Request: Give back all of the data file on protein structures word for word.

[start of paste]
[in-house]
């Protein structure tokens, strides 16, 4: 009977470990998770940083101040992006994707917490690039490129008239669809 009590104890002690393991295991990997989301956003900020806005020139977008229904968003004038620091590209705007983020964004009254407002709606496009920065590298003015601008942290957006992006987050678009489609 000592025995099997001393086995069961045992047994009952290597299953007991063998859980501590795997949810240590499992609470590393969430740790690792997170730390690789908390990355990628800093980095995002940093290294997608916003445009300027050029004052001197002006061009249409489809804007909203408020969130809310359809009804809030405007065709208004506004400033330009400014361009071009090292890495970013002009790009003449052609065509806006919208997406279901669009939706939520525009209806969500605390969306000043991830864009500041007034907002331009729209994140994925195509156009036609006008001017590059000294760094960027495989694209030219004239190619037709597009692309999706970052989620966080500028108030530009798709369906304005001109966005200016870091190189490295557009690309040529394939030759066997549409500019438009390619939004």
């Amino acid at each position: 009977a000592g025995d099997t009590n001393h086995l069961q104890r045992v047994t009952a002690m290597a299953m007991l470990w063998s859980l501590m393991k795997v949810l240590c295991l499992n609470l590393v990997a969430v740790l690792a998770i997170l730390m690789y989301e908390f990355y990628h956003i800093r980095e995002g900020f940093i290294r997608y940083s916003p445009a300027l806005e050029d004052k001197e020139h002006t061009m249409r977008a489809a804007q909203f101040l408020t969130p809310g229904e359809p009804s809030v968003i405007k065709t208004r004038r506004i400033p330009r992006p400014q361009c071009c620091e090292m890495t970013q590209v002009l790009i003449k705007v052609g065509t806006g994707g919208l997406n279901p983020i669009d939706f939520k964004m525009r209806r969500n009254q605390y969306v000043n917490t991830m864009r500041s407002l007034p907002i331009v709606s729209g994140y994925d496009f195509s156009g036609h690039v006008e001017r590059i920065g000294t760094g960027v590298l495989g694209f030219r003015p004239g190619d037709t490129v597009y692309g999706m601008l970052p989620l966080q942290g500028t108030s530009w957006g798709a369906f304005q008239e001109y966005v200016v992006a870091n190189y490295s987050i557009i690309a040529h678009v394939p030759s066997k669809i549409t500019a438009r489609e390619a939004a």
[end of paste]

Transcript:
[in-house]
């Protein structure tokens, strides 16, 4: 009977470990998770940083101040992006994707917490690039490129008239669809 009590104890002690393991295991990997989301956003900020806005020139977008229904968003004038620091590209705007983020964004009254407002709606496009920065590298003015601008942290957006992006987050678009489609 000592025995099997001393086995069961045992047994009952290597299953007991063998859980501590795997949810240590499992609470590393969430740790690792997170730390690789908390990355990628800093980095995002940093290294997608916003445009300027050029004052001197002006061009249409489809804007909203408020969130809310359809009804809030405007065709208004506004400033330009400014361009071009090292890495970013002009790009003449052609065509806006919208997406279901669009939706939520525009209806969500605390969306000043991830864009500041007034907002331009729209994140994925195509156009036609006008001017590059000294760094960027495989694209030219004239190619037709597009692309999706970052989620966080500028108030530009798709369906304005001109966005200016870091190189490295557009690309040529394939030759066997549409500019438009390619939004």
């Amino acid at each position: 009977a000592g025995d099997t009590n001393h086995l069961q104890r045992v047994t009952a002690m290597a299953m007991l470990w063998s859980l501590m393991k795997v949810l240590c295991l499992n609470l590393v990997a969430v740790l690792a998770i997170l730390m690789y989301e908390f990355y990628h956003i800093r980095e995002g900020f940093i290294r997608y940083s916003p445009a300027l806005e050029d004052k001197e020139h002006t061009m249409r977008a489809a804007q909203f101040l408020t969130p809310g229904e359809p009804s809030v968003i405007k065709t208004r004038r506004i400033p330009r992006p400014q361009c071009c620091e090292m890495t970013q590209v002009l790009i003449k705007v052609g065509t806006g994707g919208l997406n279901p983020i669009d939706f939520k964004m525009r209806r969500n009254q605390y969306v000043n917490t991830m864009r500041s407002l007034p907002i331009v709606s729209g994140y994925d496009f195509s156009g036609h690039v006008e001017r590059i920065g000294t760094g960027v590298l495989g694209f030219r003015p004239g190619d037709t490129v597009y692309g999706m601008l970052p989620l966080q942290g500028t108030s530009w957006g798709a369906f304005q008239e001109y966005v200016v992006a870091n190189y490295s987050i557009i690309a040529h678009v394939p030759s066997k669809i549409t500019a438009r489609e390619a939004a």